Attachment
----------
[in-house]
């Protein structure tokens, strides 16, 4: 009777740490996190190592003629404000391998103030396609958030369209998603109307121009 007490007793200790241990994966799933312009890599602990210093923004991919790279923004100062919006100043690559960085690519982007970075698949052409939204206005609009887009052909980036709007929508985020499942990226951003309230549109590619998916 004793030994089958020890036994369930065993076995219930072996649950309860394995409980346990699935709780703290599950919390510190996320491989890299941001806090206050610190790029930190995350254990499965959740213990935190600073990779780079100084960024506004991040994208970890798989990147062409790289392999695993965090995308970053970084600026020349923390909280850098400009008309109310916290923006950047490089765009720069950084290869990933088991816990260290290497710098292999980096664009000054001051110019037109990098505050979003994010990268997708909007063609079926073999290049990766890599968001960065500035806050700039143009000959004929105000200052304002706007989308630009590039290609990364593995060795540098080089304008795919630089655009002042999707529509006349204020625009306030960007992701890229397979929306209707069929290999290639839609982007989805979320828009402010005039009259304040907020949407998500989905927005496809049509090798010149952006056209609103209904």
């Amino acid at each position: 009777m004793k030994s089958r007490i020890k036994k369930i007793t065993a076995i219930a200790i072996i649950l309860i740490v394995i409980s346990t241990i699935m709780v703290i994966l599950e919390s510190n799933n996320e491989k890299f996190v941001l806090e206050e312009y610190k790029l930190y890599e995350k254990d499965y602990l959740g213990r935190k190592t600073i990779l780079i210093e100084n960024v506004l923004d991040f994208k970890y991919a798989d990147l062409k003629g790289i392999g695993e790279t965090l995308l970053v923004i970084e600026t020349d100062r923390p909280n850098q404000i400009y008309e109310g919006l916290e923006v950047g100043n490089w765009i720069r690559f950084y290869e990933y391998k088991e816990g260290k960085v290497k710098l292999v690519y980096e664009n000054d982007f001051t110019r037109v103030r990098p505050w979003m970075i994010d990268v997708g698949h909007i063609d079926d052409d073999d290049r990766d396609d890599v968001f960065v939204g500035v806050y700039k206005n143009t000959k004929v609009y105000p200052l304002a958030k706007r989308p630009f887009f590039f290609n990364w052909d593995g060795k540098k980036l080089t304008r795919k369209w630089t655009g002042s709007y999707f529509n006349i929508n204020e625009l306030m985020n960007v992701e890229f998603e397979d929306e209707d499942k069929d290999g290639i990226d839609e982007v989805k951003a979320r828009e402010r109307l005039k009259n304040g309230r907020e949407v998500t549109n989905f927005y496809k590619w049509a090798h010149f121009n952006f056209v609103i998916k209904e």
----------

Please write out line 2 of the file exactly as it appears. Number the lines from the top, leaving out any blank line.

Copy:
């Protein structure tokens, strides 16, 4: 009777740490996190190592003629404000391998103030396609958030369209998603109307121009 007490007793200790241990994966799933312009890599602990210093923004991919790279923004100062919006100043690559960085690519982007970075698949052409939204206005609009887009052909980036709007929508985020499942990226951003309230549109590619998916 004793030994089958020890036994369930065993076995219930072996649950309860394995409980346990699935709780703290599950919390510190996320491989890299941001806090206050610190790029930190995350254990499965959740213990935190600073990779780079100084960024506004991040994208970890798989990147062409790289392999695993965090995308970053970084600026020349923390909280850098400009008309109310916290923006950047490089765009720069950084290869990933088991816990260290290497710098292999980096664009000054001051110019037109990098505050979003994010990268997708909007063609079926073999290049990766890599968001960065500035806050700039143009000959004929105000200052304002706007989308630009590039290609990364593995060795540098080089304008795919630089655009002042999707529509006349204020625009306030960007992701890229397979929306209707069929290999290639839609982007989805979320828009402010005039009259304040907020949407998500989905927005496809049509090798010149952006056209609103209904």